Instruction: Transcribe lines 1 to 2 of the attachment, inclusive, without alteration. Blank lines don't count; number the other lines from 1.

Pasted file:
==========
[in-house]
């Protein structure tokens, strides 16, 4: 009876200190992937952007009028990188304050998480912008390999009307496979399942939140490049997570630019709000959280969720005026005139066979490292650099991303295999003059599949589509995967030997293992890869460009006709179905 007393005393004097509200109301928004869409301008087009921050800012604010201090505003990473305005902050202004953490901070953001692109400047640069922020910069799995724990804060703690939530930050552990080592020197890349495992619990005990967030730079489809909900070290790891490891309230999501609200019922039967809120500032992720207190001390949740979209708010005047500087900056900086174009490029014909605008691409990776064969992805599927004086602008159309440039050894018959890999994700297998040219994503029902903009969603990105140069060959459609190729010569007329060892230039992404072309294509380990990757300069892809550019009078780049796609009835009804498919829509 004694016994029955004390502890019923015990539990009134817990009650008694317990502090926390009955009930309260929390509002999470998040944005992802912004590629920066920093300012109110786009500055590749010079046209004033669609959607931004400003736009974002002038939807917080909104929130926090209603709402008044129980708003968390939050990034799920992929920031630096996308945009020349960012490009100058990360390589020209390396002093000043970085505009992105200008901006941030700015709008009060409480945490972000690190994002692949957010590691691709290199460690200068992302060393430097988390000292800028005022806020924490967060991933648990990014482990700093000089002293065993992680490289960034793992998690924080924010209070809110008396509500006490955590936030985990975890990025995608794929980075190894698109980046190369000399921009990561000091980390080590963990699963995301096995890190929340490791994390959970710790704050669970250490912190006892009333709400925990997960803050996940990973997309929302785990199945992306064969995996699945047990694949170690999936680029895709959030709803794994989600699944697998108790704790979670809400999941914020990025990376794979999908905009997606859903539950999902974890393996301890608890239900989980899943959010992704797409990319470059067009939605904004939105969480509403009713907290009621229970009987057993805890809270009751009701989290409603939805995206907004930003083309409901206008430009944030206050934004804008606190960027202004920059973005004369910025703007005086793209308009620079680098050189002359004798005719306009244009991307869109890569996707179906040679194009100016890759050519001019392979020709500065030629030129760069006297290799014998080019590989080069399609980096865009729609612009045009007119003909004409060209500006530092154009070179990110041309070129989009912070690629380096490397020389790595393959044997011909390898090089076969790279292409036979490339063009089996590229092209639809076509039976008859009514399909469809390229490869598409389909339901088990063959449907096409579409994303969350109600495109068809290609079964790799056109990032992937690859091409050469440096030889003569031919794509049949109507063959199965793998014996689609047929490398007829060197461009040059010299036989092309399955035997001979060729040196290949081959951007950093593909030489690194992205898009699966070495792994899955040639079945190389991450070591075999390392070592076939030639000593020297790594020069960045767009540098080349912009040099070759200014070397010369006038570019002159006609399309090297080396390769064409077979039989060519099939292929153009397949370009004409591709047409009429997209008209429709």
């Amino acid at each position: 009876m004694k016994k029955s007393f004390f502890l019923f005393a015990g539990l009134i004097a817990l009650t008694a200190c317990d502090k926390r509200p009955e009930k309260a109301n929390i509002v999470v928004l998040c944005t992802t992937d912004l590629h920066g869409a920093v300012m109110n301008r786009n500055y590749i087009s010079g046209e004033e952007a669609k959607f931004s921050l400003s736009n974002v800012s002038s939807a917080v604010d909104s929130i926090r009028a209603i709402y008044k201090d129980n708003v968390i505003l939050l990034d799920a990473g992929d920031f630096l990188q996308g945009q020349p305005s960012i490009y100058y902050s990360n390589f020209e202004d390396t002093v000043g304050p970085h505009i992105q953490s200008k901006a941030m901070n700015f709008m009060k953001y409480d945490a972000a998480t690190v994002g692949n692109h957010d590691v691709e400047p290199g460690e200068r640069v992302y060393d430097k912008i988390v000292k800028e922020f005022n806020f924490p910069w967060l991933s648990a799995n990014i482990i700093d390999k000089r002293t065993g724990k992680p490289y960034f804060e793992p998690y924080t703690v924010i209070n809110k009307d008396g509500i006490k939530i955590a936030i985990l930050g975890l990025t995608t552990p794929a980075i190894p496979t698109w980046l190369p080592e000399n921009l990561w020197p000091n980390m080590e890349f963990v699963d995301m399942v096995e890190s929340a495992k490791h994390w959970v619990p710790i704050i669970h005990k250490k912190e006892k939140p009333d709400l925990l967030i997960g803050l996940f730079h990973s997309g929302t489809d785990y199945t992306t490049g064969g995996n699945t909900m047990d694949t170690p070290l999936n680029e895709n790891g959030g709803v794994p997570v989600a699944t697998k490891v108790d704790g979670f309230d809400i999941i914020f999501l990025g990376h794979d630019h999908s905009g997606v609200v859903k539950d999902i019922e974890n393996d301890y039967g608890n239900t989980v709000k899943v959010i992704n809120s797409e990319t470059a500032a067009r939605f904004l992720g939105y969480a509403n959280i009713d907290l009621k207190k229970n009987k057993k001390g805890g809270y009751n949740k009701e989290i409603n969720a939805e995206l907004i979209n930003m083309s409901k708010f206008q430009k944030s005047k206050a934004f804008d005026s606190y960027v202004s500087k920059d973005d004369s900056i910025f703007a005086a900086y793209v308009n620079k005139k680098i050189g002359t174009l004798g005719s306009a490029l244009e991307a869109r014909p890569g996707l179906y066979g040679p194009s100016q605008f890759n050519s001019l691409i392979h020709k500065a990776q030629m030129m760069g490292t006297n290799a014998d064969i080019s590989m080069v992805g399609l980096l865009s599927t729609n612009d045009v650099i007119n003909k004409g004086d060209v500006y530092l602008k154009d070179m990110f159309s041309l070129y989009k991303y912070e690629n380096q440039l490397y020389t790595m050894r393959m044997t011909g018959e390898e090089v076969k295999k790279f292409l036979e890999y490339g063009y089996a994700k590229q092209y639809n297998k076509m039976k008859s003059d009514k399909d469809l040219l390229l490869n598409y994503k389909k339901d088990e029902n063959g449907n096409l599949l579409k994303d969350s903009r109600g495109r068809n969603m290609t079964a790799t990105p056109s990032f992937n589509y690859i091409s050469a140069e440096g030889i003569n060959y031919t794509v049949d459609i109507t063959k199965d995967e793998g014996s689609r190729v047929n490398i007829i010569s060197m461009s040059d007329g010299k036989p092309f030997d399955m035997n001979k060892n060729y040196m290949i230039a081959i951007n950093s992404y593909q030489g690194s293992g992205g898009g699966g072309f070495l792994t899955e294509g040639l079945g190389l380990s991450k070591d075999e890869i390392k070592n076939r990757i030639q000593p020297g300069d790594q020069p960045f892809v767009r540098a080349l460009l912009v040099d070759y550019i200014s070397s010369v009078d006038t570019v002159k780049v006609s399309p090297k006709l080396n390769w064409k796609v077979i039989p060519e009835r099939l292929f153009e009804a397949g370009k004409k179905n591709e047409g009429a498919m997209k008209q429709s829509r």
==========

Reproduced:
[in-house]
């Protein structure tokens, strides 16, 4: 009876200190992937952007009028990188304050998480912008390999009307496979399942939140490049997570630019709000959280969720005026005139066979490292650099991303295999003059599949589509995967030997293992890869460009006709179905 007393005393004097509200109301928004869409301008087009921050800012604010201090505003990473305005902050202004953490901070953001692109400047640069922020910069799995724990804060703690939530930050552990080592020197890349495992619990005990967030730079489809909900070290790891490891309230999501609200019922039967809120500032992720207190001390949740979209708010005047500087900056900086174009490029014909605008691409990776064969992805599927004086602008159309440039050894018959890999994700297998040219994503029902903009969603990105140069060959459609190729010569007329060892230039992404072309294509380990990757300069892809550019009078780049796609009835009804498919829509 004694016994029955004390502890019923015990539990009134817990009650008694317990502090926390009955009930309260929390509002999470998040944005992802912004590629920066920093300012109110786009500055590749010079046209004033669609959607931004400003736009974002002038939807917080909104929130926090209603709402008044129980708003968390939050990034799920992929920031630096996308945009020349960012490009100058990360390589020209390396002093000043970085505009992105200008901006941030700015709008009060409480945490972000690190994002692949957010590691691709290199460690200068992302060393430097988390000292800028005022806020924490967060991933648990990014482990700093000089002293065993992680490289960034793992998690924080924010209070809110008396509500006490955590936030985990975890990025995608794929980075190894698109980046190369000399921009990561000091980390080590963990699963995301096995890190929340490791994390959970710790704050669970250490912190006892009333709400925990997960803050996940990973997309929302785990199945992306064969995996699945047990694949170690999936680029895709959030709803794994989600699944697998108790704790979670809400999941914020990025990376794979999908905009997606859903539950999902974890393996301890608890239900989980899943959010992704797409990319470059067009939605904004939105969480509403009713907290009621229970009987057993805890809270009751009701989290409603939805995206907004930003083309409901206008430009944030206050934004804008606190960027202004920059973005004369910025703007005086793209308009620079680098050189002359004798005719306009244009991307869109890569996707179906040679194009100016890759050519001019392979020709500065030629030129760069006297290799014998080019590989080069399609980096865009729609612009045009007119003909004409060209500006530092154009070179990110041309070129989009912070690629380096490397020389790595393959044997011909390898090089076969790279292409036979490339063009089996590229092209639809076509039976008859009514399909469809390229490869598409389909339901088990063959449907096409579409994303969350109600495109068809290609079964790799056109990032992937690859091409050469440096030889003569031919794509049949109507063959199965793998014996689609047929490398007829060197461009040059010299036989092309399955035997001979060729040196290949081959951007950093593909030489690194992205898009699966070495792994899955040639079945190389991450070591075999390392070592076939030639000593020297790594020069960045767009540098080349912009040099070759200014070397010369006038570019002159006609399309090297080396390769064409077979039989060519099939292929153009397949370009004409591709047409009429997209008209429709």